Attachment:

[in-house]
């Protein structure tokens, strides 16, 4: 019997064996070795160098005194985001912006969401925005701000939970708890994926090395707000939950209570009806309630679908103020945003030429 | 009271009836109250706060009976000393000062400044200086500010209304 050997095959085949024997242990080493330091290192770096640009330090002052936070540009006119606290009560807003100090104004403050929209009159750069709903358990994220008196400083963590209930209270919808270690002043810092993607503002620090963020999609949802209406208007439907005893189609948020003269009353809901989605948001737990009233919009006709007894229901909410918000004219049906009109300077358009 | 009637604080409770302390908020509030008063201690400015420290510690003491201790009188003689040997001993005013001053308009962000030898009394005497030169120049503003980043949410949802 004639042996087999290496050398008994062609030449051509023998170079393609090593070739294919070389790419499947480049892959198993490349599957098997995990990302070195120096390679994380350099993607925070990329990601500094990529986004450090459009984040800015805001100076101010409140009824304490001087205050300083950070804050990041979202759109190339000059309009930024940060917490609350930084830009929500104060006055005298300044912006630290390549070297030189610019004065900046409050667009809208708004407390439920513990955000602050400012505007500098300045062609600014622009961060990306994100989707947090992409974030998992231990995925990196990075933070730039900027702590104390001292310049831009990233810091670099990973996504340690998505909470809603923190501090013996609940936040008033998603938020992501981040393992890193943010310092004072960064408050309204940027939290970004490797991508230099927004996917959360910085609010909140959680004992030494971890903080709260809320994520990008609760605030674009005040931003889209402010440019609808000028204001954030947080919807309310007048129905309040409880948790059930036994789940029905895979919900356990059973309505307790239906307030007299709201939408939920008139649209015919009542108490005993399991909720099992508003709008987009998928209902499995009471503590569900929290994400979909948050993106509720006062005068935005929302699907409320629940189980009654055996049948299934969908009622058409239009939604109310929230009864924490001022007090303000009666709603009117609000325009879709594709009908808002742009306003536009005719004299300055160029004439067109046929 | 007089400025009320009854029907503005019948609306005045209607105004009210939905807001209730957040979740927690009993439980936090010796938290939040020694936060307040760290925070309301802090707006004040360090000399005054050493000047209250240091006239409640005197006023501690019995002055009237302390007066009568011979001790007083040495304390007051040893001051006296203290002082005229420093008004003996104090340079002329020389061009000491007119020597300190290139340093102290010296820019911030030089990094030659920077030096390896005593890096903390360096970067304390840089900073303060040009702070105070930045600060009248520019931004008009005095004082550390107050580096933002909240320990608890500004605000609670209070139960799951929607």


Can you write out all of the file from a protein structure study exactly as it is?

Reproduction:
[in-house]
């Protein structure tokens, strides 16, 4: 019997064996070795160098005194985001912006969401925005701000939970708890994926090395707000939950209570009806309630679908103020945003030429 | 009271009836109250706060009976000393000062400044200086500010209304 050997095959085949024997242990080493330091290192770096640009330090002052936070540009006119606290009560807003100090104004403050929209009159750069709903358990994220008196400083963590209930209270919808270690002043810092993607503002620090963020999609949802209406208007439907005893189609948020003269009353809901989605948001737990009233919009006709007894229901909410918000004219049906009109300077358009 | 009637604080409770302390908020509030008063201690400015420290510690003491201790009188003689040997001993005013001053308009962000030898009394005497030169120049503003980043949410949802 004639042996087999290496050398008994062609030449051509023998170079393609090593070739294919070389790419499947480049892959198993490349599957098997995990990302070195120096390679994380350099993607925070990329990601500094990529986004450090459009984040800015805001100076101010409140009824304490001087205050300083950070804050990041979202759109190339000059309009930024940060917490609350930084830009929500104060006055005298300044912006630290390549070297030189610019004065900046409050667009809208708004407390439920513990955000602050400012505007500098300045062609600014622009961060990306994100989707947090992409974030998992231990995925990196990075933070730039900027702590104390001292310049831009990233810091670099990973996504340690998505909470809603923190501090013996609940936040008033998603938020992501981040393992890193943010310092004072960064408050309204940027939290970004490797991508230099927004996917959360910085609010909140959680004992030494971890903080709260809320994520990008609760605030674009005040931003889209402010440019609808000028204001954030947080919807309310007048129905309040409880948790059930036994789940029905895979919900356990059973309505307790239906307030007299709201939408939920008139649209015919009542108490005993399991909720099992508003709008987009998928209902499995009471503590569900929290994400979909948050993106509720006062005068935005929302699907409320629940189980009654055996049948299934969908009622058409239009939604109310929230009864924490001022007090303000009666709603009117609000325009879709594709009908808002742009306003536009005719004299300055160029004439067109046929 | 007089400025009320009854029907503005019948609306005045209607105004009210939905807001209730957040979740927690009993439980936090010796938290939040020694936060307040760290925070309301802090707006004040360090000399005054050493000047209250240091006239409640005197006023501690019995002055009237302390007066009568011979001790007083040495304390007051040893001051006296203290002082005229420093008004003996104090340079002329020389061009000491007119020597300190290139340093102290010296820019911030030089990094030659920077030096390896005593890096903390360096970067304390840089900073303060040009702070105070930045600060009248520019931004008009005095004082550390107050580096933002909240320990608890500004605000609670209070139960799951929607």